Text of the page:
So in one year, Gamble received a raise of $21,836; Adovasio's was $40,655. These two raises combine to $62,491, enough to cover Amatangelo's salary for almost two-and-a-half years.
Incidentally, in June 2013, Mercyhurst announced an employee-wide pay freeze. This year, some administrators took pay cuts, but will likely suffer the least.
Curiously, also cut in November was Brittany Prischak, Mercyhurst's Sustainability Officer. At a time when even the Pope demands sustainable action to mitigate climate change, this logic confounds.
I cannot stress enough that Mercyhurst is only one institution cutting campus-wide while unreasonably compensating highest administrators. Focusing locally is merely intended to illustrate this systemwide trajectory.
Nevertheless, the Times-News added that in 2012-2013, Gannon President Keith Taylor "earned $357,118 … a 23.6 percent spike." That's a raise of $68,226, more than twice the median income of Erie, where citizens are picking up the tax slack from these very institutions.
As Rick Filippi declared in the Reader last December, "The amount of money these [nonprofit executives] are being paid is obscene in the sense that they argue they are 'charitable organizations.'"
Filippi continued, "If the legislature refuses to address this issue, then the City needs to take legal action against these entities to ensure that they are paying their fair share of taxes. Can anyone justify a 'charity' paying hundreds of thousand of dollars in executive compensation when we don't even have enough cops on the streets to prevent violence?"
Meanwhile, according to one employee, Mercyhurst has contracted an executive search firm to pursue their next president, at a retainer fee of $84,000. That's just the retainer. Generally, it's argued that attracting the best candidates legitimizes these enormous sums – yet another emblem of higher ed's corporatizing.
But while millions are spent on administration, the majority of faculty nationwide are now contingent, adjunct, or non-tenure track, earning salaries below the poverty line – but that's another story for another day in the near future.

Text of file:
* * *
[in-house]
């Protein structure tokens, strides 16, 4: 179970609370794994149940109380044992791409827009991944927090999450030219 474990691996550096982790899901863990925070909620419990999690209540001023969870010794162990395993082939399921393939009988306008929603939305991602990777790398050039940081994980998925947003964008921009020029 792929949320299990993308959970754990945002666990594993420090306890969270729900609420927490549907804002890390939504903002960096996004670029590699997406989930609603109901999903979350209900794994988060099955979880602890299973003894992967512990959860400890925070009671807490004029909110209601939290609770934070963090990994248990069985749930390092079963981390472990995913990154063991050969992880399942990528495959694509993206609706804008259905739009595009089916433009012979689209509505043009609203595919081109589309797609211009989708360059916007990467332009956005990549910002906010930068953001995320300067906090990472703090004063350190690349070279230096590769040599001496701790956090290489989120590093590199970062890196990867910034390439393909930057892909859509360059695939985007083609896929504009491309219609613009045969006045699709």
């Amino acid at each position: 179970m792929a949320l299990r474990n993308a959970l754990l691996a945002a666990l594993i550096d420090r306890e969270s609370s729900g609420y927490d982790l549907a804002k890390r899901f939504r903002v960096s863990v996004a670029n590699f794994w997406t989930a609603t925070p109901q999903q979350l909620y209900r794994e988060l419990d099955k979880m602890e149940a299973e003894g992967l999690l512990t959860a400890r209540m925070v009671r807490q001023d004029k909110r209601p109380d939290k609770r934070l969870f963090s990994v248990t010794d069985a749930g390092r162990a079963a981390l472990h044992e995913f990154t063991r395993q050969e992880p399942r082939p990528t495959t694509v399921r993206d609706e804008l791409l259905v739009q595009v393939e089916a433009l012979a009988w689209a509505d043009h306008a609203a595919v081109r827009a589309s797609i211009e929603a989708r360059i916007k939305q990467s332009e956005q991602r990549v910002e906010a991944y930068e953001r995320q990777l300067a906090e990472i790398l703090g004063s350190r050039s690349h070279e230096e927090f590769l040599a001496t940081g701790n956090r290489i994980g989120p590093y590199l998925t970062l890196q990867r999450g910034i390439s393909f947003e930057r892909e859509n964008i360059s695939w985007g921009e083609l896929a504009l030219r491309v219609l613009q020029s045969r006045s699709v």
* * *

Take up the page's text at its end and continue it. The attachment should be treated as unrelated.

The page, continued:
What warrants such exorbitant raises on already staggering executive salaries? And if students are the priority, what justifies underpaying those who actually teach them?
If we want Erie to succeed, we must look realistically at the management of our local universities. We must see these institutions as the businesses that they are, supported considerably by tax dollars for which we're compensating.
In an interview last December in the Reader, Gov. Tom Wolf celebrated the "great universities" and "intellectual capital" that Pennsylvania should take advantage of. He hopes to incentivize innovative "companies and entrepreneurs, who are willing to create good family sustaining jobs in Pennsylvania."
Innovation begins with intellectual stimulation and exposure to diverse perspectives. As Galen Bernick summarized, "The goal of college is to create minds that can break the molds, not perpetuate them, this being character development instead of job training. If everyone is taught the same and that way is inefficient, then colleges are just perpetuating mediocrity."
The passionate faculty, selfless staff, and promising students who comprise our local universities deserve institutions that support incubating creativity, not conformity. It's not as sexy as a winning team, not as sleek as a new building, not as impressive as an executive salary. But maybe it's time we all got our priorities straight.
Katie Chriest can be contacted at kChriest@ErieReader.com.